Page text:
All I know is that if the original recordings were done in analog and they were transferred to 24 Bit (AIFF), I've compared plenty to 16 bit Redbook, AIFF and ACC files and 24 bit kicked the living crap out of everything else. It wasn't even a contest. But what do I know, I'm just listening to it and even on a decent stereo, nothing super fancy. It's OBVIOUSLY better. Better bass definition, better ability to hear subtleties of the original recording, much better clarity, etc. etc. Everything you want. Obviously, there are a lot of recordings that were done originally in 16 Bit digital and there isn't much they can do to improve it that.
I did read that several top mastering engineers thought Mastered For iTunes is totally acceptable and there really isn't much of a difference in that and lossless. They newer software is better than the original process.
I've done some listening tests between the newer 16 bit AAC (Mastered for iTunes) and Redbook 16 bit ripped to AIFF and I couldn't hear any noticeable difference. But when you get into 24 bit vs 16 bit, they are typically very noticeable. I talked to and read interviews of top mastering engineers that do mastering of HD Tracks and they have mentioned they have updated their converters to what they used to use and they much better s/n ratio, dynamic range, etc. so the converters are getting far better than they used to use. I know there were a few bad recordings that got onto HD Tracks in the beginning, but I think they pulled those. But everything I've downloaded is far better than 16 Bit where I ripped a CD to my mac to AIFF. But I'm talking in generalities. Yeah, I'm sure if the mastering studio had a crappy 24 bit converter compared to a high end 16 Bit converter, but that generally does't happen. A lot of earlier 16 Bit CDs really sucked. I mean they were horrific and sometimes they remastered them using better converters and they sounded better, but I have yet to hear a 24 bit recording that isn't better than 16 bit from HD Tracks. I'm sure there are some that are out there, but I haven't heard it yet. I have about 20 recordings from them so far and a growing collection from B&W's site. The biggest problem is digital recordings originally done in 16 bit. They can't do much with those.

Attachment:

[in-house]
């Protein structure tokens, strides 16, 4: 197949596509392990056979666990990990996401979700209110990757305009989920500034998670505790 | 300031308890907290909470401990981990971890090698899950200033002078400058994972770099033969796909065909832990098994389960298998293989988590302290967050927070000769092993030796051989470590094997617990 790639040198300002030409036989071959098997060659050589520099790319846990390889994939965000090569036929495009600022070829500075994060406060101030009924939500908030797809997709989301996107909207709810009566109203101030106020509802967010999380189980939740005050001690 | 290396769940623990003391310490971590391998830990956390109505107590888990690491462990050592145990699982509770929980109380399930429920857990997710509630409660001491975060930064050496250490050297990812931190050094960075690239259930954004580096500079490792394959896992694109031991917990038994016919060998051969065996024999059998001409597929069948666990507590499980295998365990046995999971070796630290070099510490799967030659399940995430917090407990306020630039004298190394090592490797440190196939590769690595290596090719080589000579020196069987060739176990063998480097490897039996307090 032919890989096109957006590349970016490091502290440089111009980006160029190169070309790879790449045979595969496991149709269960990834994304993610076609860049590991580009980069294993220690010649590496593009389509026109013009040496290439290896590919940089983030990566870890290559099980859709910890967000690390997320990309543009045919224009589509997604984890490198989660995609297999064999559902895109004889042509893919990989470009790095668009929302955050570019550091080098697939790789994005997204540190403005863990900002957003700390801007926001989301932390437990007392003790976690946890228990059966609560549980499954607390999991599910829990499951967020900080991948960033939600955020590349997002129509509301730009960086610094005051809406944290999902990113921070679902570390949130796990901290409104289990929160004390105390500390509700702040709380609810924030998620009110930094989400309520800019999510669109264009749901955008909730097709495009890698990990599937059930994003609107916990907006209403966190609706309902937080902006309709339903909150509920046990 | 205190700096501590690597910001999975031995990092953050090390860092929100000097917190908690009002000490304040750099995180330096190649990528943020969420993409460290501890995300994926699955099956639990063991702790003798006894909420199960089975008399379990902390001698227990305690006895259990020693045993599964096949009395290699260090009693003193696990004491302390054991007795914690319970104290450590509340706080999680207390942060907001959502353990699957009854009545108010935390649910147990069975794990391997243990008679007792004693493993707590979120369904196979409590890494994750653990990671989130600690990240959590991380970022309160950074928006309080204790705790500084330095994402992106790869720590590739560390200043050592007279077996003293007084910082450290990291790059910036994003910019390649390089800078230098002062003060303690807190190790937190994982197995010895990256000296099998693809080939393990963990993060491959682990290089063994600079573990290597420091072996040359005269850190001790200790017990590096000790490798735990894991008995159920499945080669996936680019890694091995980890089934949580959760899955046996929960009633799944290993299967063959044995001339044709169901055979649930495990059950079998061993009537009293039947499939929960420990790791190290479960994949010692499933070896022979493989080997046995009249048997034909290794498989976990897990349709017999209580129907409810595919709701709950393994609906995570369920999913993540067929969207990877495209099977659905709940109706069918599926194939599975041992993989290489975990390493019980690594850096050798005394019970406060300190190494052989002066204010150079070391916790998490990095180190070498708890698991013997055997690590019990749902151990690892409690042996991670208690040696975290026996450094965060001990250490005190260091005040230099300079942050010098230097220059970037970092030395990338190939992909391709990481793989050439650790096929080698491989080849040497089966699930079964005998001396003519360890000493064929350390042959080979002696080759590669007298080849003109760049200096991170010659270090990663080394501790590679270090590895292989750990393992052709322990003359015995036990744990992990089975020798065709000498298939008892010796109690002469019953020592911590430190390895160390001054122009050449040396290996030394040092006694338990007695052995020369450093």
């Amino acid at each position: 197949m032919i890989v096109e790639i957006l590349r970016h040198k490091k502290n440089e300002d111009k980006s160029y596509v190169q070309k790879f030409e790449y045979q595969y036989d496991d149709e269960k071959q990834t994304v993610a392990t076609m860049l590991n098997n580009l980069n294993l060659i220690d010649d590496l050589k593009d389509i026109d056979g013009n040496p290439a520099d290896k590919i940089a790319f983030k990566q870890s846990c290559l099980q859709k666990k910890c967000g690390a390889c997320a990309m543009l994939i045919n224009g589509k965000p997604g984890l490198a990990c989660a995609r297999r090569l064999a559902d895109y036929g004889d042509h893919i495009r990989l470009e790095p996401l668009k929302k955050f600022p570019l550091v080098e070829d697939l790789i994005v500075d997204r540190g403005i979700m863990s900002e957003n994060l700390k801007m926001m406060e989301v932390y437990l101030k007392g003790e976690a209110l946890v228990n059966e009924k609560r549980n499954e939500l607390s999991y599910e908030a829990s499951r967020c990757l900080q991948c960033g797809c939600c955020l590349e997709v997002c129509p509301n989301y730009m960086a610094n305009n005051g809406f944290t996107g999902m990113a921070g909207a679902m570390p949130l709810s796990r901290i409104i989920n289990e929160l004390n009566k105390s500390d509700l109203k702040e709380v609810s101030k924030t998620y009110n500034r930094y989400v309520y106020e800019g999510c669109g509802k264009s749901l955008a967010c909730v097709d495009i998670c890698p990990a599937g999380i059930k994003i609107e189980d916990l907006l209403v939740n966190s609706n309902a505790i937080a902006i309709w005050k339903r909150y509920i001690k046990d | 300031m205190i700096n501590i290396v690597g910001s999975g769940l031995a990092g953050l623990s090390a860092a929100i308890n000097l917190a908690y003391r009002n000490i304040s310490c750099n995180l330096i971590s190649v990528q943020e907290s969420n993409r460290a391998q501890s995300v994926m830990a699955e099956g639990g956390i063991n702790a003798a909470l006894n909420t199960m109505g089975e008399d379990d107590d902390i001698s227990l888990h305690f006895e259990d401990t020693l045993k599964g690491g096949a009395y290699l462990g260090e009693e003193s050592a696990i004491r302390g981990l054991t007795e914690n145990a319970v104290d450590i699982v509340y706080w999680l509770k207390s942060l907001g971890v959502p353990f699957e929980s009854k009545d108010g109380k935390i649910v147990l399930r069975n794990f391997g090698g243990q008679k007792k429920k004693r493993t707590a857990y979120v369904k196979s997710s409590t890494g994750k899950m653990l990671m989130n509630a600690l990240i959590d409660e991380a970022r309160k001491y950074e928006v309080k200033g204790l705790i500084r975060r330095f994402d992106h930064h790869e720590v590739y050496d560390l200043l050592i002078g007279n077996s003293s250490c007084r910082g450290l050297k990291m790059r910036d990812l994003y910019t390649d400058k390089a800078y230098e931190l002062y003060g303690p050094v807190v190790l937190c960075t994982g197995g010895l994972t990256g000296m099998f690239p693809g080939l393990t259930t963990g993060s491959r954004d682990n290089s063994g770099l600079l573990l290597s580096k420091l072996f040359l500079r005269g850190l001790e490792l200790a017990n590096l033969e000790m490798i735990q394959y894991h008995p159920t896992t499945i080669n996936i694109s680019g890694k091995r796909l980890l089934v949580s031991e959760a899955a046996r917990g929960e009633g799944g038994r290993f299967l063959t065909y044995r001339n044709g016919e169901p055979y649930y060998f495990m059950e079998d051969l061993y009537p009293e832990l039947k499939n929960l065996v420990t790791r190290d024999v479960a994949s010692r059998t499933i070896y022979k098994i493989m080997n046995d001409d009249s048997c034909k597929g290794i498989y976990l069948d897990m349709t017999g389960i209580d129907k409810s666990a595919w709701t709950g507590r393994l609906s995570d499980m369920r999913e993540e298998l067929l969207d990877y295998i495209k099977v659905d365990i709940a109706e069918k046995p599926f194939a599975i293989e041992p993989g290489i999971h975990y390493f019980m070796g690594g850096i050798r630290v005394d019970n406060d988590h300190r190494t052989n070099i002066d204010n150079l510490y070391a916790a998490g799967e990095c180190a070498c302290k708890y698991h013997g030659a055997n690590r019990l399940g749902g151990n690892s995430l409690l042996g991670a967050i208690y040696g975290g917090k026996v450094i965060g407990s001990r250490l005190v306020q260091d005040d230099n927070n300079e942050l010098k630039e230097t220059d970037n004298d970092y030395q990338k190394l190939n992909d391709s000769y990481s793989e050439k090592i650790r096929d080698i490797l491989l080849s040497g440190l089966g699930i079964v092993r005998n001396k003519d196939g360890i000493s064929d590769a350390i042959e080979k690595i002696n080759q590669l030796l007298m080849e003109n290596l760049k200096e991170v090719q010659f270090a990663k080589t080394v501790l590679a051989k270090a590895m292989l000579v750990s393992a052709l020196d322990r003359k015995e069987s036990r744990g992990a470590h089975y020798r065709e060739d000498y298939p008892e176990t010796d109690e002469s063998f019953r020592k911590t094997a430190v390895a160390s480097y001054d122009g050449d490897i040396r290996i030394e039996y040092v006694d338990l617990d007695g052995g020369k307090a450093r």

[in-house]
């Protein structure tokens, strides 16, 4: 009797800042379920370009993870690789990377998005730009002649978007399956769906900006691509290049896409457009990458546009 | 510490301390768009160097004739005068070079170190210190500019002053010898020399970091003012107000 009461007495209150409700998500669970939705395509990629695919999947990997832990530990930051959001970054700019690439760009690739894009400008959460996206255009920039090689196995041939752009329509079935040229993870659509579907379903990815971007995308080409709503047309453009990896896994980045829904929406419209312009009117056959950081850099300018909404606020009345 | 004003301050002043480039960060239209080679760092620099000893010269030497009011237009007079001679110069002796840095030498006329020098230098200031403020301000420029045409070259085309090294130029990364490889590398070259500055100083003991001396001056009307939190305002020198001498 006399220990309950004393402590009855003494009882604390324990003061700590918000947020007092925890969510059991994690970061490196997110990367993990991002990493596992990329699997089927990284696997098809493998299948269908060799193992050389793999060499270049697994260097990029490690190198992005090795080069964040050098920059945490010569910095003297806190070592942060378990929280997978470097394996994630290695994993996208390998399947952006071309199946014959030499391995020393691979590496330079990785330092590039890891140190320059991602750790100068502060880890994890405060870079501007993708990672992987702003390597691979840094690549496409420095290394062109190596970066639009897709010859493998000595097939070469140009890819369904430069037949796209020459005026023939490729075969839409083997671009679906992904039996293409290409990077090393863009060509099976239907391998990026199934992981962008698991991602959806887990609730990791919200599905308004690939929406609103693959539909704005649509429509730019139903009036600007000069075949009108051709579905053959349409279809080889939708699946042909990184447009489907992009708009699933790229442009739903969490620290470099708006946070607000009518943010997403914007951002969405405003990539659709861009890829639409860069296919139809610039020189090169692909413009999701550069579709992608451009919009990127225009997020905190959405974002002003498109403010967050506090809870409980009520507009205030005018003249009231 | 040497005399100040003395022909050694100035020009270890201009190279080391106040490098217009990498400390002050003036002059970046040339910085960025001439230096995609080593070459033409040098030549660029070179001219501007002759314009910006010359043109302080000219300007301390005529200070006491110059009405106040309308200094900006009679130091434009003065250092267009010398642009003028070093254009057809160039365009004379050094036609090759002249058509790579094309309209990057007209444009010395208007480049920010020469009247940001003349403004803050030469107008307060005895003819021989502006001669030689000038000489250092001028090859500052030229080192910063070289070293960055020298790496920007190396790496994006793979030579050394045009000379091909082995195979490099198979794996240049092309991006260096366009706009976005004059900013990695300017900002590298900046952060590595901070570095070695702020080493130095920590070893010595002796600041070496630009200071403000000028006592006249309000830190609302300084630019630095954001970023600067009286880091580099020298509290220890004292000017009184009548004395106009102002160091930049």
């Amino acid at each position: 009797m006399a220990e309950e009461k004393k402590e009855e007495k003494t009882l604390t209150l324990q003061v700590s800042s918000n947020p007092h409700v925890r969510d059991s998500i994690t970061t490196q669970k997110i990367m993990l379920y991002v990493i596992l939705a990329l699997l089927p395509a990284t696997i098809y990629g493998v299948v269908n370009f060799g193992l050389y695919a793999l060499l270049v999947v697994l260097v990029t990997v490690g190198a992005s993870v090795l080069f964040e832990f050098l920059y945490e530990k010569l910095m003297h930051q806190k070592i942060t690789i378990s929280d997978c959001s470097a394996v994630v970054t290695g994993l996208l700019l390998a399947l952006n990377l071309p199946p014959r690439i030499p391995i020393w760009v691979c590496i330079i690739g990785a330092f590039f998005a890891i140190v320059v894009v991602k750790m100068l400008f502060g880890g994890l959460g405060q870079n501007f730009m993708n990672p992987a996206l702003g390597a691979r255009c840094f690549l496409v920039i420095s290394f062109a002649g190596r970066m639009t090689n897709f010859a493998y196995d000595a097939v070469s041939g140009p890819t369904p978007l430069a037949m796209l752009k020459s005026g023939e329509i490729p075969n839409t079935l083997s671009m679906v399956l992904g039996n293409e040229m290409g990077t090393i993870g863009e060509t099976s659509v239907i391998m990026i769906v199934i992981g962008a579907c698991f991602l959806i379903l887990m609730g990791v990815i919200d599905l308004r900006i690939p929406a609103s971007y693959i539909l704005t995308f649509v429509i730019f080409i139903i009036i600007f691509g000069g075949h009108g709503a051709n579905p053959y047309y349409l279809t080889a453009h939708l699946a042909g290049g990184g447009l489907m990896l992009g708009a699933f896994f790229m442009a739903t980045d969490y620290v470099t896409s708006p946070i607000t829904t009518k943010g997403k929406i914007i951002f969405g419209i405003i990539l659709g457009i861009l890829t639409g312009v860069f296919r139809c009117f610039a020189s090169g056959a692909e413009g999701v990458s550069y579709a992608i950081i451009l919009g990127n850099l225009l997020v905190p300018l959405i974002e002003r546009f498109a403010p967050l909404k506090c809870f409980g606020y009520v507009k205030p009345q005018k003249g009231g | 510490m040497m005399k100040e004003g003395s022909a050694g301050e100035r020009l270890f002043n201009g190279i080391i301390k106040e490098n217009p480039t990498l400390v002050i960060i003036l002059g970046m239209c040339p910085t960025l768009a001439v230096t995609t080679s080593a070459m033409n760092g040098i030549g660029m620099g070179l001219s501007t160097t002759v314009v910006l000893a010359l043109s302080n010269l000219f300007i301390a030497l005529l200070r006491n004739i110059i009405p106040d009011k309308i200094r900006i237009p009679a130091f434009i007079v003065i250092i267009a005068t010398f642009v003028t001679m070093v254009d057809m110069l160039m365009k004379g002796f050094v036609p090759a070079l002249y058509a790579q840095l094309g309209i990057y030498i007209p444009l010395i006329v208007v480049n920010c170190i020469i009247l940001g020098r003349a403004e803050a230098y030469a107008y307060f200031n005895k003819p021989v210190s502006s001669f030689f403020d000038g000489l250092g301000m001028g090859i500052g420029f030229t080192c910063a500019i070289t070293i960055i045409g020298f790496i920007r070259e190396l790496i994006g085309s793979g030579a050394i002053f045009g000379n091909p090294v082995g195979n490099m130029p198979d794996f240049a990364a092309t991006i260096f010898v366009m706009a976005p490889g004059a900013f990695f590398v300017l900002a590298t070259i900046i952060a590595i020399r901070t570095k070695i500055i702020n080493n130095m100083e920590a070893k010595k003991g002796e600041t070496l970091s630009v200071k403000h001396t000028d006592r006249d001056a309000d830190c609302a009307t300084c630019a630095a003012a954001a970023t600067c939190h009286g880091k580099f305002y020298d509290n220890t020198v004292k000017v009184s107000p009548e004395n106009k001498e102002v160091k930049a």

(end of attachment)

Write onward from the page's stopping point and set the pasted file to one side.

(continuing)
I just do the listening test on my system, if there is a difference and it's noticeable then it's noticeable, if it's not then it's not. For every single 24 bit download I've done so far from HD Tracks, i heard a VERY noticeable difference than a AIFF from CD. And the different was night and day. Once I download the 24 bit version and it's that much better, then I just delete the old or just keep for listening to on my iPad or iPhone since they only do 16 bit. But for my computer based stereo? 24 bit is the way to go. go listen to Santana Abraxis. much better than 16 bit lossless.
And again, you're ascribing a lot of importance to 24-bit, when you have no basis of comparison other than CDs that were likely mastered under completely different conditions. A remastered CD can produce the exact same results that you describe. Lower frequencies depend the least on high resolution, so any differences you observe with bass performance can almost assuredly originate with differences in EQ or other processing used in the mastering.
The true basis of comparison is when you can find a CD and high res track that were transferred at the same time or under very similar conditions. I've done those comparisons and it's not a "night and day" difference. Yes, I have observed differences when doing these comparisons, but they pale by comparison with the mastering and other post production steps.